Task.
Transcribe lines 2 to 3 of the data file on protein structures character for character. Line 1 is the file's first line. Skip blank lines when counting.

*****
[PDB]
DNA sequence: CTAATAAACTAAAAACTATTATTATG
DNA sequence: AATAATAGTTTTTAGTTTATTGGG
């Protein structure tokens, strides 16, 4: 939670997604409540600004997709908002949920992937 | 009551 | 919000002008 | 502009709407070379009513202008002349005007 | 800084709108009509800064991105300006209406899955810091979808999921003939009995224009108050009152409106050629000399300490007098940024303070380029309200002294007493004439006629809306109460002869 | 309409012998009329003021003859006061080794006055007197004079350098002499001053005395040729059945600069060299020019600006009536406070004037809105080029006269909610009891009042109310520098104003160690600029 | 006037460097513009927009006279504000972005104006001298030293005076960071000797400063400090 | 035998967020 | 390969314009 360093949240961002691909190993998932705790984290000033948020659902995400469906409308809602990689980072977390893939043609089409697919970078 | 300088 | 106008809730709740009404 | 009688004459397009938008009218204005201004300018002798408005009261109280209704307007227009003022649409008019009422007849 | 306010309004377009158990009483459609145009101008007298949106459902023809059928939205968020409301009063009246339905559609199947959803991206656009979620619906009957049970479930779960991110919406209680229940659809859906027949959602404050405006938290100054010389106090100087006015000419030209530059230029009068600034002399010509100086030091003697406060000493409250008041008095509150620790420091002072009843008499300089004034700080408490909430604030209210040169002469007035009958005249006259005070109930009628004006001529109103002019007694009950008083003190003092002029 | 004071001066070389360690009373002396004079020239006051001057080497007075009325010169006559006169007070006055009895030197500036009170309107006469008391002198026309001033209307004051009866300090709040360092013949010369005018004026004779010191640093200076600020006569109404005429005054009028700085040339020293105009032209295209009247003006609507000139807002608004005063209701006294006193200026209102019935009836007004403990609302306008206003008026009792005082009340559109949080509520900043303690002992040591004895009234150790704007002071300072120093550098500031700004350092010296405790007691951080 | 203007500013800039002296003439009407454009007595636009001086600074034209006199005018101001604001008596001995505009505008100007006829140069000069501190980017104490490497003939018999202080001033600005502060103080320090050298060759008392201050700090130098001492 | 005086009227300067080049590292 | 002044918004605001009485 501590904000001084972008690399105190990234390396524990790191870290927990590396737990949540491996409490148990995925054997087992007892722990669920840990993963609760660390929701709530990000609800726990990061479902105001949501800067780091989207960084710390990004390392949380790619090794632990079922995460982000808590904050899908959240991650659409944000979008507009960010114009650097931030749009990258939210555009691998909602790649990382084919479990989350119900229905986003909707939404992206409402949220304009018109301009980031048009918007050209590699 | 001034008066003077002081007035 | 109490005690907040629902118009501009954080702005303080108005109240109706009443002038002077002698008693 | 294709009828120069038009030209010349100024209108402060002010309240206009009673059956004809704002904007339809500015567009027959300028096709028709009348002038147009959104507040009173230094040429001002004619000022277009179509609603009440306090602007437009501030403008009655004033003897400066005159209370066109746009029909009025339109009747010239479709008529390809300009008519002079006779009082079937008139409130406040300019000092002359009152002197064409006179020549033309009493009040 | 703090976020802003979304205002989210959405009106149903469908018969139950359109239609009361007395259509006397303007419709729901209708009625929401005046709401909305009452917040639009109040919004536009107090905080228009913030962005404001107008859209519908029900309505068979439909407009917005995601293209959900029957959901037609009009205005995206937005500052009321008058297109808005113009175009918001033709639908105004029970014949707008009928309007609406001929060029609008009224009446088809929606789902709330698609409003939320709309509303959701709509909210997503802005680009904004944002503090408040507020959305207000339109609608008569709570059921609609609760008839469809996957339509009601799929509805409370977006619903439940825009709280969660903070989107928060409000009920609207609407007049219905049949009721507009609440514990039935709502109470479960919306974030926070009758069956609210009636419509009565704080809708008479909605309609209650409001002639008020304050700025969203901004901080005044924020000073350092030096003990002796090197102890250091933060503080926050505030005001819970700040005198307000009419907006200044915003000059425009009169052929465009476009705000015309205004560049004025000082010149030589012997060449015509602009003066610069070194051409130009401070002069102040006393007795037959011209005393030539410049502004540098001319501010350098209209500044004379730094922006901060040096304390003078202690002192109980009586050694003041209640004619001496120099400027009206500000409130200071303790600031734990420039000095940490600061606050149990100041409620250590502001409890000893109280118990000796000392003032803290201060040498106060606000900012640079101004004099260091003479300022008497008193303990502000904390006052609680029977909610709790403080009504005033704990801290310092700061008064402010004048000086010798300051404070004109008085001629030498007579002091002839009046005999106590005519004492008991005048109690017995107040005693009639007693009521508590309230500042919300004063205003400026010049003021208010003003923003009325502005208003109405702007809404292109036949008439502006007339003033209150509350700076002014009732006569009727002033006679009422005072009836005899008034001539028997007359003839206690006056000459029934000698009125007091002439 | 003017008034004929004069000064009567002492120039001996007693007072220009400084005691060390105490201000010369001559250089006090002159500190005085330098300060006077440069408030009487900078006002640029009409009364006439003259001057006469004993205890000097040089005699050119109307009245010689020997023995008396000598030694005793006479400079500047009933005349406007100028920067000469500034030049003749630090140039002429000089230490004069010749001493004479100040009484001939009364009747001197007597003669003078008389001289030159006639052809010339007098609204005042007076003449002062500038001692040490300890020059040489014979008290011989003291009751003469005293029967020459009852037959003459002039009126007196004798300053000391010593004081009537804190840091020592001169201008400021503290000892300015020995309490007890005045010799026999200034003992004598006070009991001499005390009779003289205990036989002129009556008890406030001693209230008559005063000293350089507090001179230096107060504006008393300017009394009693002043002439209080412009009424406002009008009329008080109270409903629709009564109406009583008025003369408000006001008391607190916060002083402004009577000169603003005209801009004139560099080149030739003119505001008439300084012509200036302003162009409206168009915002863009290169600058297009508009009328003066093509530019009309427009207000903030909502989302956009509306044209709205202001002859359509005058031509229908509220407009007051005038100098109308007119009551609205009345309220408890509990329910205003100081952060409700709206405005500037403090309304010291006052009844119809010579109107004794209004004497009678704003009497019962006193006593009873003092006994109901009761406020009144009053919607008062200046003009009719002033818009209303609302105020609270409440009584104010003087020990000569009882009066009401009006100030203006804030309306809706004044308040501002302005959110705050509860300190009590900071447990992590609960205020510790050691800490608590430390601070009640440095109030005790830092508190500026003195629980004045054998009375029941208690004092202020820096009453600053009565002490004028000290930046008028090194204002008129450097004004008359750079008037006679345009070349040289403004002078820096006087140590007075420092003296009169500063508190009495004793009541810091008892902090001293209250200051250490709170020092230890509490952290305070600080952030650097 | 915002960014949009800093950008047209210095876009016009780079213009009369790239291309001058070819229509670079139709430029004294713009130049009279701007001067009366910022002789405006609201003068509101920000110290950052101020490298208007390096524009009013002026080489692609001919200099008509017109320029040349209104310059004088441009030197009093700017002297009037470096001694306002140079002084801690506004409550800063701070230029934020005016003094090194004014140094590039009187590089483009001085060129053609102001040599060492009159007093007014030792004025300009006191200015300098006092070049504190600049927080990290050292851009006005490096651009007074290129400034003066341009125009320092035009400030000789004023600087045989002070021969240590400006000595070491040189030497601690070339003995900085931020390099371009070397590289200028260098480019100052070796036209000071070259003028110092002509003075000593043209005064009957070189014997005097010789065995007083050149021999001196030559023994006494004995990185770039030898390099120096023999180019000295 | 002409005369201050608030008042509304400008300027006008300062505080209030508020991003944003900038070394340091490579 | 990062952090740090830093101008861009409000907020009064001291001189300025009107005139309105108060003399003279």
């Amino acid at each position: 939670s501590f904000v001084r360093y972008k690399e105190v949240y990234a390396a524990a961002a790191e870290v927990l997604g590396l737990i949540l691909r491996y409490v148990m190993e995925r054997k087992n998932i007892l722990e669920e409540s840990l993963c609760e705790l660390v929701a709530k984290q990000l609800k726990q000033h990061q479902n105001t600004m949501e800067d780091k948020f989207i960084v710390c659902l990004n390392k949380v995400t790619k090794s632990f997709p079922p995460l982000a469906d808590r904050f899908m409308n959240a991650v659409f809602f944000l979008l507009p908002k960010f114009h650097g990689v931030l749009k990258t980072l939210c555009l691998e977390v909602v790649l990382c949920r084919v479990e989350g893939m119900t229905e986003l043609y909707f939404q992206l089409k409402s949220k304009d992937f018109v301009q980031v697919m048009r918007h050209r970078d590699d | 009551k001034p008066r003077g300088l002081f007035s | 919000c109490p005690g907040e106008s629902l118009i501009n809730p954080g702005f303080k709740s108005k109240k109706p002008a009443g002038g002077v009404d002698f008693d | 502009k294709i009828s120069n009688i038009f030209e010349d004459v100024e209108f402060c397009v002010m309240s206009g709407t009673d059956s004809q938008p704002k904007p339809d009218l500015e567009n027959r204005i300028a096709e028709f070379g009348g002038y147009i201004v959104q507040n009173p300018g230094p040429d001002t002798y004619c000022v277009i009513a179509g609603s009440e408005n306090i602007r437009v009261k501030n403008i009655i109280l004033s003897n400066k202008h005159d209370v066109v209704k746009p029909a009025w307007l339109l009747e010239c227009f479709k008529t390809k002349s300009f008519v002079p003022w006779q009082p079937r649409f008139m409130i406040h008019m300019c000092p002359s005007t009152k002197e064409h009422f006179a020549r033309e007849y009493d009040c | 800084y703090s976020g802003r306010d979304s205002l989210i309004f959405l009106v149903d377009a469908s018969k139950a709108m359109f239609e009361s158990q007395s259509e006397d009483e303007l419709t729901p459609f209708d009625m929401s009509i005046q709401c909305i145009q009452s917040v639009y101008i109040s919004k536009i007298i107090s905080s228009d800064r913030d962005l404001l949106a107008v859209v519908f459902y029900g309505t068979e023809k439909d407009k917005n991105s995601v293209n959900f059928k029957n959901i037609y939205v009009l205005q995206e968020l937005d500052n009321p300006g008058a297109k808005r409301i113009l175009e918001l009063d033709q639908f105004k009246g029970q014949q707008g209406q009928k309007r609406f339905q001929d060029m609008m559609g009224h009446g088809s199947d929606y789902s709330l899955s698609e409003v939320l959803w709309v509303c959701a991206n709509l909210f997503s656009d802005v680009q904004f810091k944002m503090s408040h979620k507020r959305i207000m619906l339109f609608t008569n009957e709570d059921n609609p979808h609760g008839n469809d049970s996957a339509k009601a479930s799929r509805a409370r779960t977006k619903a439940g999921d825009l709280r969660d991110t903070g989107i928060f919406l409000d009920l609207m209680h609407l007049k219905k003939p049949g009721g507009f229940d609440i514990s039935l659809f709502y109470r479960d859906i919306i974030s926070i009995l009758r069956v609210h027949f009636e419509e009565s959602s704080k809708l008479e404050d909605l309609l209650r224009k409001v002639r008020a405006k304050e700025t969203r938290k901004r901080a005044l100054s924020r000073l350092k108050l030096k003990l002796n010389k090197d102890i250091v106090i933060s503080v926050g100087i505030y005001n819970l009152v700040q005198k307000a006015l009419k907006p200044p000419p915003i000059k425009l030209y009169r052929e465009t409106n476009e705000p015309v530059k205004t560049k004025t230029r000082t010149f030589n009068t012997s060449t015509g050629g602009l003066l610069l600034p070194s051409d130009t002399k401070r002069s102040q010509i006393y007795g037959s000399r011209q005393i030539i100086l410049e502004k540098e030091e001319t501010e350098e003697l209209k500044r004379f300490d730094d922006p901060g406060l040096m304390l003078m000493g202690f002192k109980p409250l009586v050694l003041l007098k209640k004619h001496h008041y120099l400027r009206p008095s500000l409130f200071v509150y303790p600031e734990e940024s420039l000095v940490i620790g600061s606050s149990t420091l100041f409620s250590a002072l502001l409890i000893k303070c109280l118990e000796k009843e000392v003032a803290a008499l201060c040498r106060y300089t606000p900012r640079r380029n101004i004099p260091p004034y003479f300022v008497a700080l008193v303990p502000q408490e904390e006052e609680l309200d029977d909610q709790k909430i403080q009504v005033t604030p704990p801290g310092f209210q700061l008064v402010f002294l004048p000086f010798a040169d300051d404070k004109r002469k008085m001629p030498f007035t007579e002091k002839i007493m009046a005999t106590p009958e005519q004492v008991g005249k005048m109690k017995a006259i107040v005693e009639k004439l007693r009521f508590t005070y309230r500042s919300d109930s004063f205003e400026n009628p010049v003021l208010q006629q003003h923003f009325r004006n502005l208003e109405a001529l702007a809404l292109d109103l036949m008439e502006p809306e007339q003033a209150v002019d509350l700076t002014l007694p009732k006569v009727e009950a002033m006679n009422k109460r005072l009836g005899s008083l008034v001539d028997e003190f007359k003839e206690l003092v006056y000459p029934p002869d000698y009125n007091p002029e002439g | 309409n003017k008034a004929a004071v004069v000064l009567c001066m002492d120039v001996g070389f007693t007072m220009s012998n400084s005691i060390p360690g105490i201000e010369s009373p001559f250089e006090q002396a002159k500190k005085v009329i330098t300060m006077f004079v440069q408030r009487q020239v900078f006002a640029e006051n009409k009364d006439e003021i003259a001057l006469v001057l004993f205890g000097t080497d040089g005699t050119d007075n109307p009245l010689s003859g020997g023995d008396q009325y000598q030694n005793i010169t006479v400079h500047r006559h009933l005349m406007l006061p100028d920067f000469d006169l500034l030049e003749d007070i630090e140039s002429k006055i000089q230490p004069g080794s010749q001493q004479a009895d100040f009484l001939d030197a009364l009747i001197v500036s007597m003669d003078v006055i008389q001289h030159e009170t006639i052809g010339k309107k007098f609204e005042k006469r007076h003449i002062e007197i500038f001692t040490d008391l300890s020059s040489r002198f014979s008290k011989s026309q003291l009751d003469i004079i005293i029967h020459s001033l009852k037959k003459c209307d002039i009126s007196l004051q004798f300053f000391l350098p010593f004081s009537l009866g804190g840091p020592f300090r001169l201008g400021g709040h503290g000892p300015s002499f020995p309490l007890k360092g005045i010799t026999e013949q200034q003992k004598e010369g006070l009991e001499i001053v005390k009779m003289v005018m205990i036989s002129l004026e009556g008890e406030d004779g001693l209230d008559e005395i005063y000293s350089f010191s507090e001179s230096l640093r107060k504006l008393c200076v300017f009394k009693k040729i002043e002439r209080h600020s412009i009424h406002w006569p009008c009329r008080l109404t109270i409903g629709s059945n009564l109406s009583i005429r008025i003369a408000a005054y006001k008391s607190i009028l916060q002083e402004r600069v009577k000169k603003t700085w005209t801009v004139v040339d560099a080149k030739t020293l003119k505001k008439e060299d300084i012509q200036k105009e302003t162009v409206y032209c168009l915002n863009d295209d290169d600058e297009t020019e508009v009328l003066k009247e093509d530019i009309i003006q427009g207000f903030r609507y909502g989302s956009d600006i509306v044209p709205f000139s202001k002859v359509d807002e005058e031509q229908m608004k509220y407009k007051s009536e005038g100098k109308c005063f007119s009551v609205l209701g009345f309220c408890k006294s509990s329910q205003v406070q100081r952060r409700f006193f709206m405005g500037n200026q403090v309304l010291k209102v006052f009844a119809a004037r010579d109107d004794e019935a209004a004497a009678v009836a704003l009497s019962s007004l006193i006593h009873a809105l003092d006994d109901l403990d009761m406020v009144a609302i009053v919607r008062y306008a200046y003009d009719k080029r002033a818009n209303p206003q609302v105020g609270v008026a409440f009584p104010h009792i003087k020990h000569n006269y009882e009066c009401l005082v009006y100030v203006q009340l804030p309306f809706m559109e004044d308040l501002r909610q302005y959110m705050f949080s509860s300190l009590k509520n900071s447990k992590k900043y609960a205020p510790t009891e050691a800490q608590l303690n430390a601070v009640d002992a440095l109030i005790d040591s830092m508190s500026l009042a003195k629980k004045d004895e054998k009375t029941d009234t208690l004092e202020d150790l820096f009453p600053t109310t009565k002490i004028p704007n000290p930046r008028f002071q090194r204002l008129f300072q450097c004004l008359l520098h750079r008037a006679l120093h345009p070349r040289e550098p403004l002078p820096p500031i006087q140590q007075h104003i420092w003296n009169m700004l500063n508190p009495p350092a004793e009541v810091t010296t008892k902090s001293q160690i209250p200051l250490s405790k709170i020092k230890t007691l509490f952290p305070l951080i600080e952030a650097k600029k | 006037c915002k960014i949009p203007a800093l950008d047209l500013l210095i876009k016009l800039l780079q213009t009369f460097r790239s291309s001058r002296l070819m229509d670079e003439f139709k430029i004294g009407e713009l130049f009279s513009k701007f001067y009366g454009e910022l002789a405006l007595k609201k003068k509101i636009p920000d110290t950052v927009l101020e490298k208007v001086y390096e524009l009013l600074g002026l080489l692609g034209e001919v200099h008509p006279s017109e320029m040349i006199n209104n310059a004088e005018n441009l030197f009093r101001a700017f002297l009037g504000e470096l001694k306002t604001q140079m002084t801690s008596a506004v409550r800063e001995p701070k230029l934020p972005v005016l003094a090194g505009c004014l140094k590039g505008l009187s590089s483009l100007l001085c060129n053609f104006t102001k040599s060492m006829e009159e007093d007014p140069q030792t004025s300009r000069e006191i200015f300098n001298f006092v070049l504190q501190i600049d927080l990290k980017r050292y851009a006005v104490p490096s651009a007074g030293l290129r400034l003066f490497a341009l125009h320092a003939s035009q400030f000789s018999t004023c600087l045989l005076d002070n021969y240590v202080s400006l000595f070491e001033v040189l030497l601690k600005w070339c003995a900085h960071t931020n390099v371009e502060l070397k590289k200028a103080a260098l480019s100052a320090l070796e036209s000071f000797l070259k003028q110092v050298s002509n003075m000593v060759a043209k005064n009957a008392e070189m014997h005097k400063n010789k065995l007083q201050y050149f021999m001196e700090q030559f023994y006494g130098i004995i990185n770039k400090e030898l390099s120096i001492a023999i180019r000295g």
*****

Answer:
DNA sequence: CTAATAAACTAAAAACTATTATTATG
DNA sequence: AATAATAGTTTTTAGTTTATTGGG